The ancient synagogue of the village of Baram was constructed from large and particularly beautiful hewn stones. The size of the building is evidence that a highly successful Jewish community lived in this area during the fourth and fifth centuries. The facade, which is preserved almost in its entirety, is especially remarkable. All three gates face Jerusalem and are decorated with exquisite stone engravings; the imposing center gate is especially ornate. Little remains from Baram`s second, smaller synagogue, apart form the lintel now on display at the Louvre.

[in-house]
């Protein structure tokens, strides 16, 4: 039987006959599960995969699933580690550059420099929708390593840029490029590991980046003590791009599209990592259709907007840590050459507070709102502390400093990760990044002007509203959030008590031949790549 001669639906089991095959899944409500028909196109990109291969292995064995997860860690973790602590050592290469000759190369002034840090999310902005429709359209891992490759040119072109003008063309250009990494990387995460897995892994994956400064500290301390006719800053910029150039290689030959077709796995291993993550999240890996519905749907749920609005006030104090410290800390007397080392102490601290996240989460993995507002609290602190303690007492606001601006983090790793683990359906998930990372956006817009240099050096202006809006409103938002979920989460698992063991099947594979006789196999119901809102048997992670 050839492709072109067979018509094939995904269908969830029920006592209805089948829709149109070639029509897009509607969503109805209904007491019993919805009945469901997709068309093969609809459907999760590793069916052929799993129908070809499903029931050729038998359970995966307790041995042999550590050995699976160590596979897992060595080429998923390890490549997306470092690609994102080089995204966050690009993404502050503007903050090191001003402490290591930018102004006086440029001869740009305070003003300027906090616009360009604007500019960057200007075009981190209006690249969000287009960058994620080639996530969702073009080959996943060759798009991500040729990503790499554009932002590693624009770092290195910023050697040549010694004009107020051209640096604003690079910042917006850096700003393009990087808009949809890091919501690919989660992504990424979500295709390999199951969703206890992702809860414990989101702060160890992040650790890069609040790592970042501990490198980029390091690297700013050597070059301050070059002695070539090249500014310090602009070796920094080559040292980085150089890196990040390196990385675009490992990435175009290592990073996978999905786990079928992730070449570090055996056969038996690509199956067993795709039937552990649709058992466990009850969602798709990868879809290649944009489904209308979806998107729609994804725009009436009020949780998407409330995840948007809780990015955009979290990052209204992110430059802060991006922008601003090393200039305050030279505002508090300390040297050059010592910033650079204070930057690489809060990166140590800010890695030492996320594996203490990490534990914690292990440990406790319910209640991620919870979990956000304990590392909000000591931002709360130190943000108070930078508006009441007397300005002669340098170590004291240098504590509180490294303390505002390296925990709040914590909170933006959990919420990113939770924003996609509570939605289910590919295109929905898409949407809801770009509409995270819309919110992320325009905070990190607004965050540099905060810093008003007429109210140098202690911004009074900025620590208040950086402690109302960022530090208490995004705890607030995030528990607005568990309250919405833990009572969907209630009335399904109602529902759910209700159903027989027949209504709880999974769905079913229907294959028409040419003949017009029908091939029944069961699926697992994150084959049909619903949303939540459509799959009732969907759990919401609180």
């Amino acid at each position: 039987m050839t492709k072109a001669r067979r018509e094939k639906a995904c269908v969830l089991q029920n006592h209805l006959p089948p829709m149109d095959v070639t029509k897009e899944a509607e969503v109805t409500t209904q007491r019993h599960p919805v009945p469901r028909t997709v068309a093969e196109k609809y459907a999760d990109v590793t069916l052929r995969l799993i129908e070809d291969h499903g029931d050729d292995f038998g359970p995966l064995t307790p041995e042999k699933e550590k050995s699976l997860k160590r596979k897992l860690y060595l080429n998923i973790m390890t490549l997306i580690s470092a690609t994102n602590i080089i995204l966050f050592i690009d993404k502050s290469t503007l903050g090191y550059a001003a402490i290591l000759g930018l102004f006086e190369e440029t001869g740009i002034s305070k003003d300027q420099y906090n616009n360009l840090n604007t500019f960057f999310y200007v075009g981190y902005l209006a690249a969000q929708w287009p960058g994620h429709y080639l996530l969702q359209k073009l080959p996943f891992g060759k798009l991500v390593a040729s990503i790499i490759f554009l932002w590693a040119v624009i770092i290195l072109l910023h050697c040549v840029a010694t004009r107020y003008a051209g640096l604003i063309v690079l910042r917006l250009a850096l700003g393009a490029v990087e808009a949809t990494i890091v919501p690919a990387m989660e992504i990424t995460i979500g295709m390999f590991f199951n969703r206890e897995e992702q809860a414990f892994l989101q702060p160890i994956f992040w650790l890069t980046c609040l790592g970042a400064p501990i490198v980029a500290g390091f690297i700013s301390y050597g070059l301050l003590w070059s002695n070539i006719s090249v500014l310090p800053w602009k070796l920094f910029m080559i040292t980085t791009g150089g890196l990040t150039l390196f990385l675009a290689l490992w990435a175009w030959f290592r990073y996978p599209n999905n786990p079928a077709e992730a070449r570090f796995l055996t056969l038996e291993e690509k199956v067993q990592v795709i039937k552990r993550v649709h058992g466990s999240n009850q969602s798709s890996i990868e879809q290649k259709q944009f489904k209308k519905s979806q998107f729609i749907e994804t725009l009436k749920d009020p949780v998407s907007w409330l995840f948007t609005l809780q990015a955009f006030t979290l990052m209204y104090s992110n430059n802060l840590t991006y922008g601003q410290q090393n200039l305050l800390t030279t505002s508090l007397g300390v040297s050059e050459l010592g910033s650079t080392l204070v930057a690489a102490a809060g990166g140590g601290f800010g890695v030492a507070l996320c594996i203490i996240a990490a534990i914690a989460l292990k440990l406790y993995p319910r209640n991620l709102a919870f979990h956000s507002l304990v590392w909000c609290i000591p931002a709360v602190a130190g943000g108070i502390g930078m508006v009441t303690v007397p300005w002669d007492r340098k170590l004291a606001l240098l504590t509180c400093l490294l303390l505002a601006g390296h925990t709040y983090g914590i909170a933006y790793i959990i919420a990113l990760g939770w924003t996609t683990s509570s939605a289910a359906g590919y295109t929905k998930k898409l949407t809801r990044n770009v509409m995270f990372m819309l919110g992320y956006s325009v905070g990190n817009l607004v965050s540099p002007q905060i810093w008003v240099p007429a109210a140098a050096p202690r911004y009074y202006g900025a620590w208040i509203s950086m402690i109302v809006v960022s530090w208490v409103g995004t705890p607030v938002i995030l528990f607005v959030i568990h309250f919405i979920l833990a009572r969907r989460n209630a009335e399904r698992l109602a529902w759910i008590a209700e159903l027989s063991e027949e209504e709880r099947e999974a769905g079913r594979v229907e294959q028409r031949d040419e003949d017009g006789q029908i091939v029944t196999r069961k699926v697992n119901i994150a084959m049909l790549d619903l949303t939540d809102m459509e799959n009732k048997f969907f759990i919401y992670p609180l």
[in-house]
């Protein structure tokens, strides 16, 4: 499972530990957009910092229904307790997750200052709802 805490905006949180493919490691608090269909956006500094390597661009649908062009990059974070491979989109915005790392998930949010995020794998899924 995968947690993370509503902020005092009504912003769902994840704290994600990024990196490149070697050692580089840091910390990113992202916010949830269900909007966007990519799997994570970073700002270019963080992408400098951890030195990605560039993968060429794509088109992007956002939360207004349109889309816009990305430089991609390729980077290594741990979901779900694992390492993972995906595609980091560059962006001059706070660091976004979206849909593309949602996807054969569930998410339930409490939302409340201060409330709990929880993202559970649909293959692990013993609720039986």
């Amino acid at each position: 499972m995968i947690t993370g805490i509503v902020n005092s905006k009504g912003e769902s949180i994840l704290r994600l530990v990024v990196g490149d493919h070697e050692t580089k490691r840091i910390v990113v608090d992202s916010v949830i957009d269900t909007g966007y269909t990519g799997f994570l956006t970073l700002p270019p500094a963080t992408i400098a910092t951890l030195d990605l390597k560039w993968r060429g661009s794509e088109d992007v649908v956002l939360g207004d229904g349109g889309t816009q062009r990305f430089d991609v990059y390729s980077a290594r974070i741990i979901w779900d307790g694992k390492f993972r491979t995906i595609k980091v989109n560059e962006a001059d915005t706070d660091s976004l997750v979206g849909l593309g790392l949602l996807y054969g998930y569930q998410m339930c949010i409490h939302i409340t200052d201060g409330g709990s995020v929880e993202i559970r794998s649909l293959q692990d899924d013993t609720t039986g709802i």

Baram National Park also contains the ruins of the Maronite village of Biram. In 1948, the Israel Defense Forces ordered the residents to abandon their homes for security reasons. The church remained intact and now is the spiritual center of the members of the Maronite community.
Near the synagogue is the Baram Oaks Nature Reserve, a rare natural forest with unusually tall kermes oaks.
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